2) How do I foster the social-emotional health and development of Multilingual Learners?

Social-emotional support is critical for all young learners, particularly for Multilingual Learners (MLs). Children who speak a language other than English may need additional support from teachers to make sure they feel comfortable and included in the classroom and to ensure they have meaningful access to all learning opportunities. Engaging with children and families in a friendly and accepting way helps foster self-confidence and family pride and conveys a message of caring and respect for the family and child.21 Inviting families to contribute to their children’s education promotes social-emotional well-being. Additionally, using the home language and incorporating their culture in classroom activities is a positive message that gives social-emotional support for young ML children. In fact, research shows that teachers’ use of the home language is related to social-emotional competence among young MLs.22 ML children should be encouraged to speak in their language of choice and educators can provide space for their full range of expression, whether this is verbal or non-verbal, and opportunities for ML children to share their own language with the class.23 Classrooms and schools should be responsive to the strengths, needs, and identities of MLs, and build upon their strengths to create a safe and affirming learning environment (see EL Roadmap, Principle One), including drawing from anti-bias training and trauma-informed practices. Teachers should make it a point to become familiar with available culturally and linguistically responsive resources in order to assist families with health, mental health, and basic needs (e.g., nutrition, housing, legal resources). Such efforts increase awareness of and respect for different languages and cultures and foster an inclusive and diverse classroom culture that celebrates the strengths and differences of all children and families.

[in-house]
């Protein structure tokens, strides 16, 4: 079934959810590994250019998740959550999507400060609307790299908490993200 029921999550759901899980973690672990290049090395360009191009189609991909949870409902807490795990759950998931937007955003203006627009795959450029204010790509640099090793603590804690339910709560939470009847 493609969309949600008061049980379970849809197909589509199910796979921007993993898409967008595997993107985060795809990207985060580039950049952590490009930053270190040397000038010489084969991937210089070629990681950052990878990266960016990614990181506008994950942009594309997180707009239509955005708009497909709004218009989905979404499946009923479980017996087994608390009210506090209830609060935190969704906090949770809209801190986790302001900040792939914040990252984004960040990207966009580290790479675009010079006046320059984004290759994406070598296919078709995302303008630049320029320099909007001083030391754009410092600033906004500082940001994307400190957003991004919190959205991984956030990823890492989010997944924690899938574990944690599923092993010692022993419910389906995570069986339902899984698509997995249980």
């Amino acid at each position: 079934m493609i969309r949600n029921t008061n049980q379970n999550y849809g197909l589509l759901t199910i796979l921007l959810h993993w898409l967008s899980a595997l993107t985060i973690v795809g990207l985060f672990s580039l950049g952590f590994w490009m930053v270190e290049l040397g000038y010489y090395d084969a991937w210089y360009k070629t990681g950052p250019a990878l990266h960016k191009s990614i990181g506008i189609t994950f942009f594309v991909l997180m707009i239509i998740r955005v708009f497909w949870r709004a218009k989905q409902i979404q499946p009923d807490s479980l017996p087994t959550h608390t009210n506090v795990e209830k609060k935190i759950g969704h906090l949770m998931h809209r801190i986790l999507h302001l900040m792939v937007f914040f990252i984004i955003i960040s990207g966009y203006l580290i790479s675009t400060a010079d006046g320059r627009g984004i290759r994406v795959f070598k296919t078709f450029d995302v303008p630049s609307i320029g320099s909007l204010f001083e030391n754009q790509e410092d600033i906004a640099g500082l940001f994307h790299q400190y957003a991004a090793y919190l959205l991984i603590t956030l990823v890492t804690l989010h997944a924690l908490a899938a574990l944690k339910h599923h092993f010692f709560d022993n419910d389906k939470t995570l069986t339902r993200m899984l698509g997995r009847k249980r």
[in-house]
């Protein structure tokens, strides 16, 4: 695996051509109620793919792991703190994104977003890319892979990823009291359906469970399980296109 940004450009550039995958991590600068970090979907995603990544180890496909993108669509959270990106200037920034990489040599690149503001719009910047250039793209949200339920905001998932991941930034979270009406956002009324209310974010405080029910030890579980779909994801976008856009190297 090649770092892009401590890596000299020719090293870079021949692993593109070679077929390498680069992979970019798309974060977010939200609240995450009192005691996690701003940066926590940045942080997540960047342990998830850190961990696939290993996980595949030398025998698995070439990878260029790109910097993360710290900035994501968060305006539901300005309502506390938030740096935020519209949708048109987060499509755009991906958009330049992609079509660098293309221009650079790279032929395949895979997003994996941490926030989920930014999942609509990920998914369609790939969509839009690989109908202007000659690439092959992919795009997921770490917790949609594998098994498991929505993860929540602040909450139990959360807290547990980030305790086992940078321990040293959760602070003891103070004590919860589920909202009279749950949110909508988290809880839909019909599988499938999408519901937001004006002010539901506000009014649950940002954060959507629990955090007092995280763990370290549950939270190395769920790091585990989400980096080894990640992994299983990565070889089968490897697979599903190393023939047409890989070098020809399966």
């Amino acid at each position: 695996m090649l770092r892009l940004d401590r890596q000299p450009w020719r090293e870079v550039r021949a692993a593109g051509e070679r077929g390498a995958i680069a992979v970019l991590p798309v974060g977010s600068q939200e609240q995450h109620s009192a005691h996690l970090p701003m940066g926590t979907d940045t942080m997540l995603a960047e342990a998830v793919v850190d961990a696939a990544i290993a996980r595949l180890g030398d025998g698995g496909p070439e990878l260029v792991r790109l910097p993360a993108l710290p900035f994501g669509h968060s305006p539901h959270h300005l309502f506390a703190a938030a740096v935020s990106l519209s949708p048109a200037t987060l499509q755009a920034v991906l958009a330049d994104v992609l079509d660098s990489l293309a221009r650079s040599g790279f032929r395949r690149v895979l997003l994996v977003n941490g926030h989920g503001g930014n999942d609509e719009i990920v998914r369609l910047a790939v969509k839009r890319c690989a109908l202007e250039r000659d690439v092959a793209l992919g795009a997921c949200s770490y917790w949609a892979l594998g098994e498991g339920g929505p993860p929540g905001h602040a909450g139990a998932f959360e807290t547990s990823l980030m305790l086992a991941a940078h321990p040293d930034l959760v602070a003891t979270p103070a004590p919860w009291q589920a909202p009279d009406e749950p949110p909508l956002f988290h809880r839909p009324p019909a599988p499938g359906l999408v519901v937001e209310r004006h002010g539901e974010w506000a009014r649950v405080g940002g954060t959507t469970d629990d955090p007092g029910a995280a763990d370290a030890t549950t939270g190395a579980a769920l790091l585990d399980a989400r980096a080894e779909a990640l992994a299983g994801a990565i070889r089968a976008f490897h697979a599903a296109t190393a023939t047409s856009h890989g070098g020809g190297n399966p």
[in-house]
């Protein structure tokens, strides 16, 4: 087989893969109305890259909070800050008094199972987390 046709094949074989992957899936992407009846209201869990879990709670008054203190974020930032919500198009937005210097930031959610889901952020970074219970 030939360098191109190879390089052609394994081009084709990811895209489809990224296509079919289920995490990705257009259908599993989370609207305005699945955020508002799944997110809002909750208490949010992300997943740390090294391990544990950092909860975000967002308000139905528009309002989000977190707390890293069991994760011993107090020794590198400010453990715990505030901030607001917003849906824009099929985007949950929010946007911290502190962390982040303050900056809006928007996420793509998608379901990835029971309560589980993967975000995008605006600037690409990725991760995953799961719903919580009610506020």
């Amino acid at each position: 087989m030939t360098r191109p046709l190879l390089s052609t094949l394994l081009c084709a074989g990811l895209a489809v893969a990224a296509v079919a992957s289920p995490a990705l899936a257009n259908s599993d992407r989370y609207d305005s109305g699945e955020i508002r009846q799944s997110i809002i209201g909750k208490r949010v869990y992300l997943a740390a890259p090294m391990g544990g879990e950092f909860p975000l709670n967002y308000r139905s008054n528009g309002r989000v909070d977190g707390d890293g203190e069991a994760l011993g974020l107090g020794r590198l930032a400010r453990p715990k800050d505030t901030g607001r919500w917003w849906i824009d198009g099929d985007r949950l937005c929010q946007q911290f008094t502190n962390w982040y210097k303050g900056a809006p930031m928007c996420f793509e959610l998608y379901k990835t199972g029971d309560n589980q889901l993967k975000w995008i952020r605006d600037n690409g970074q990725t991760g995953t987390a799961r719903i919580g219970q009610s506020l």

Sample Lesson Plan & Resource Walk

Access additional resources developed to introduce teachers to the work of supporting MLs’ social-emotional health and development. These activities, a sample lesson plan and a resource walk, are designed to support learning about this instructional topic area through structured exploration of resources on the website. Click the buttons below to access these resources.

Strategies in action

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Evidence-Based Strategies and Resources


2A) Engage individually with ML children in a warm and inclusive way. Take time to build trust, respect, and strong relationships with children and their families.


2B) Help ML children join fully in group learning settings by providing opportunities to have a role in small and large groups.


2C) Provide opportunities for ML children to build friendships and relationships and to meaningfully participate in peer social interactions.


2D) Provide opportunities for ML children who speak the same home language to serve as peer support for each other.


2E) Provide adequate time for informal learning and exploration to help develop relationships within the classroom.

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Strategies are interrelated

Individual strategies across the different instructional topics are interconnected and should be implemented together, in a purposeful and connected manner throughout instruction, and not in isolation. Make sure to also consider your classroom or school’s language model when implementing the strategies and adapt accordingly.

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social-emotional health and development

Alignment with Existing California Educator Guidance Documents & Resources

The Multilingual Learning strategies are closely aligned with existing guidance documents and resources for educators in California. Learn how Social-emotional Health and Development strategies align with these existing resources, or to see how the standards align across all strategies, visit the alignment reference guide page.

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